Day: July 5, 2019

Little-known twists in moonshot tales come to light for Apollo 11’s golden anniversary

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Apollo 11 astronaut Michael Collins (played by Patrick Kennedy) looks out at the moon in a dramatization that’s part of “8 Days: To the Moon and Back.” (BBC Studios)

Even after 50 years, it’s still possible to find new angles on one of history’s most widely witnessed events — as this year’s retellings of the Apollo 11 moon saga demonstrate.

The golden anniversary of the historic mission to the lunar surface in July 1969 provides the hook for a new wave of documentaries showing up in movie theaters and on video screens. Perhaps the best-known example is “Apollo 11,” which capitalized on recently rediscovered 70mm film footage from NASA’s vaults as well as 19,000 hours’ worth of audio recordings of Mission Control conversations.

But “Chasing the Moon,” a six-hour documentary series that premieres Monday on PBS, freshens the Apollo story in different ways. Oscar-nominated filmmaker Robert Stone goes back to the roots of the U.S.-Soviet moon race and brings in perspectives that rarely get a share of the spotlight.

For example, Sergei Khrushchev, the son of ’60s-era Soviet leader Nikita Khrushchev, helps tell the Russian side of the story — including the fact that the “missile gap” used as the rationale for the President John Kennedy’s ramped-up space program didn’t actually exist. Just before his assassination in 1963, a budget-conscious Kennedy floated an offer to cooperate with the Soviets on moon missions — but the Soviets turned him down, for fear that their secrets would be exposed.

“Chasing the Moon” also turns the spotlight on hidden figures including Poppy Northcutt, the first woman engineer to work in NASA’s Mission Control; and Ed Dwight, the test pilot who seemed destined to become Apollo’s first black astronaut but lost his place after Kennedy’s death. (In the documentary, Dwight recalls how Ed White, one of the astronauts who would later die in the 1967 Apollo 1 fire, kept getting fan mail that was meant for him instead.)

PBS is serving up several more final-frontier documentaries as part of its “Summer of Space” extravaganza, including a look at modern-day lunar exploration titled “Back to the Moon” (premiering July 10);  “8 Days: To the Moon and Back,” a co-production with the BBC that includes dramatizations of moonshot moments (July 17); “Ancient Skies,” tracing the history of astronomy (July 24); and “The Planets,” a grand tour of the solar system (July 24). There’s even an online-only space series called “Stellar” and a book tie-in for “Chasing the Moon.”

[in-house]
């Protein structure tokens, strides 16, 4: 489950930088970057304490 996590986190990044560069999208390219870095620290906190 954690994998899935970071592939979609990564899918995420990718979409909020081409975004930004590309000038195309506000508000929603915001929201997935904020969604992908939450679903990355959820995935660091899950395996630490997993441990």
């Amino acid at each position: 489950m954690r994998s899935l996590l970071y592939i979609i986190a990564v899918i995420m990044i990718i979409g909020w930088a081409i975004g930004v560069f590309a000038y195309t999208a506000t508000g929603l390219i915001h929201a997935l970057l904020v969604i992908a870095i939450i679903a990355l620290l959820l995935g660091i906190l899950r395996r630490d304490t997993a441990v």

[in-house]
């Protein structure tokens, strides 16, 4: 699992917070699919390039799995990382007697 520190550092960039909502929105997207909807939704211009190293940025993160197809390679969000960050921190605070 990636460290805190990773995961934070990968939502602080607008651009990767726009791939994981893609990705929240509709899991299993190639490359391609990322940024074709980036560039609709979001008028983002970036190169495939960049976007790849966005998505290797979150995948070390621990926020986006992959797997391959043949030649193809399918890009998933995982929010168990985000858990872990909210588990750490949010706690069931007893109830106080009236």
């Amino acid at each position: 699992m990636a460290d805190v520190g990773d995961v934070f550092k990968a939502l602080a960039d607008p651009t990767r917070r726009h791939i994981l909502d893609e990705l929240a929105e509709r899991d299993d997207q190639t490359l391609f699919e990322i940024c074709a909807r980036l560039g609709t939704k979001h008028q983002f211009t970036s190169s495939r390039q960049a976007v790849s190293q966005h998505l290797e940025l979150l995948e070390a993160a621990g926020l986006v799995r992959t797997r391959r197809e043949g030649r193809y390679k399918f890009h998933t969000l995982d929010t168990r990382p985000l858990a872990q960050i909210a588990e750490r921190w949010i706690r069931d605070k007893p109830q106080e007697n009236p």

National Geographic takes a different tack in its retelling of the Apollo story. Premiering on Sunday, “Apollo: Missions to the Moon” knits together a two-hour documentary that relies exclusively on archival video. Poppy Northcutt makes her appearance in a ’60s-era miniskirt. There’s an inside look at the lives of the astronauts’ families, courtesy of TV coverage from the time. And we see TV personalities and news anchors chronicling the space effort’s feats, foibles and failures as they happen.

The Smithsonian Channel is adding a twist of augmented reality to “Apollo’s Moon Shot,” its six-part documentary series: You can download an app for iOS or Android that gives you the sense of sitting inside the Apollo 11 command module, lets you take a selfie in a virtual spacesuit, or watch a Saturn V rocket lift off from your AR-enhanced surroundings.

In cooperation with the Smithsonian, USA Today and Florida Today are gearing up their 321 Launch augmented-reality app to track the Apollo 11 mission as it happened 50 years ago, on an hour-by-hour basis starting July 16. The John F. Kennedy Library Foundation is offering it own AR app for iOS and Android called “JFK Moonshot.” And Microsoft has created an Apollo AR app for HoloLens — which unfortunately was involved in something of a misfire at its launch in May.

Book authors are also in the hunt for new angles to Apollo. When science writer Nancy Atkinson was doing the research for her newly published book, “Eight Years to the Moon,” she came across reports of a potentially catastrophic anomaly that occurred during the Apollo 11 command module’s re-entry through Earth’s atmosphere. The problem was addressed by the time Apollo 13 was launched and faded into the background.

Atkinson said an engineer who was in on the Apollo 11 debriefings shared information about the anomaly with her for the book. The engineer also shared the details with the team working on NASA’s Orion deep-space crew capsule “so that the same problem doesn’t happen for future missions returning from the moon or elsewhere,” she told GeekWire.

You can get the full story in “Eight Years to the Moon,” starting on page 214. “Being honest here, I want people to buy the book!” Atkinson joked.

Last month we compiled a book roundup for Apollo anniversary reading, but here are a few more new works worthy of note:

Facebook’s Image Outage Reminds Us How Bad Social Media Accessibility Really Is

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Facebook’s brief image outage earlier this week exposed the general public just how bad accessibly really is in our modern visual-first social Web. While governments and the technology community are investing heavily in AI bias, they care little about accessibility bias.

7-Eleven Japan shut down a mobile payments app after only two days because hackers exploited a simple security flaw and customers lost over $500,000

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  • On July 1, 7-Eleven Japan launched a mobile payment app, called 7pay, that had the security flaw of allowing anyone to reset any other user’s password, ZDNet reported
  • Bad actors accessed 900 customers’ accounts and ripped them off to the tune of about $510,000, the company says. 
  • 7-Eleven Japan has shut down the app and promised to compensate users for the money they lost.